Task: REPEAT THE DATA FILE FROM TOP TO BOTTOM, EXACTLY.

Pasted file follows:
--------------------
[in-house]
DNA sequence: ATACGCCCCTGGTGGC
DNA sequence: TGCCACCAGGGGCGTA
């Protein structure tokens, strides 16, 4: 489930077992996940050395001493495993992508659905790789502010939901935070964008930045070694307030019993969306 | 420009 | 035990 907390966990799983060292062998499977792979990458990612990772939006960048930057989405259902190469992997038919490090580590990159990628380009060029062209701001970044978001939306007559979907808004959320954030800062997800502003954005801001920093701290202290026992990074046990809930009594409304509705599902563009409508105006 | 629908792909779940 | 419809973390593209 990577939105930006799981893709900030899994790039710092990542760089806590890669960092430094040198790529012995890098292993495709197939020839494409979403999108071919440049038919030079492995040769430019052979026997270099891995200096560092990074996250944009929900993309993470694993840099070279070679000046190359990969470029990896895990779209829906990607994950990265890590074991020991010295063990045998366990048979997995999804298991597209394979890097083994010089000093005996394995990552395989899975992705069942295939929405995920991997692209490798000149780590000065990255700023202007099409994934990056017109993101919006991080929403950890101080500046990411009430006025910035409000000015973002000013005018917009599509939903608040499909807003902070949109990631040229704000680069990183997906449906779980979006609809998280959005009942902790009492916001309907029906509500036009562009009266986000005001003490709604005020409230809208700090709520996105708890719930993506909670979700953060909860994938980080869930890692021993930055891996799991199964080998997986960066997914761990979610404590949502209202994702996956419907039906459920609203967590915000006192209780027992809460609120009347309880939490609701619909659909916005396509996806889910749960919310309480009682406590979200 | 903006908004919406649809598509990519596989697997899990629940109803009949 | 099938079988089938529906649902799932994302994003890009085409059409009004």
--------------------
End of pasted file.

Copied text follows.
[in-house]
DNA sequence: ATACGCCCCTGGTGGC
DNA sequence: TGCCACCAGGGGCGTA
């Protein structure tokens, strides 16, 4: 489930077992996940050395001493495993992508659905790789502010939901935070964008930045070694307030019993969306 | 420009 | 035990 907390966990799983060292062998499977792979990458990612990772939006960048930057989405259902190469992997038919490090580590990159990628380009060029062209701001970044978001939306007559979907808004959320954030800062997800502003954005801001920093701290202290026992990074046990809930009594409304509705599902563009409508105006 | 629908792909779940 | 419809973390593209 990577939105930006799981893709900030899994790039710092990542760089806590890669960092430094040198790529012995890098292993495709197939020839494409979403999108071919440049038919030079492995040769430019052979026997270099891995200096560092990074996250944009929900993309993470694993840099070279070679000046190359990969470029990896895990779209829906990607994950990265890590074991020991010295063990045998366990048979997995999804298991597209394979890097083994010089000093005996394995990552395989899975992705069942295939929405995920991997692209490798000149780590000065990255700023202007099409994934990056017109993101919006991080929403950890101080500046990411009430006025910035409000000015973002000013005018917009599509939903608040499909807003902070949109990631040229704000680069990183997906449906779980979006609809998280959005009942902790009492916001309907029906509500036009562009009266986000005001003490709604005020409230809208700090709520996105708890719930993506909670979700953060909860994938980080869930890692021993930055891996799991199964080998997986960066997914761990979610404590949502209202994702996956419907039906459920609203967590915000006192209780027992809460609120009347309880939490609701619909659909916005396509996806889910749960919310309480009682406590979200 | 903006908004919406649809598509990519596989697997899990629940109803009949 | 099938079988089938529906649902799932994302994003890009085409059409009004």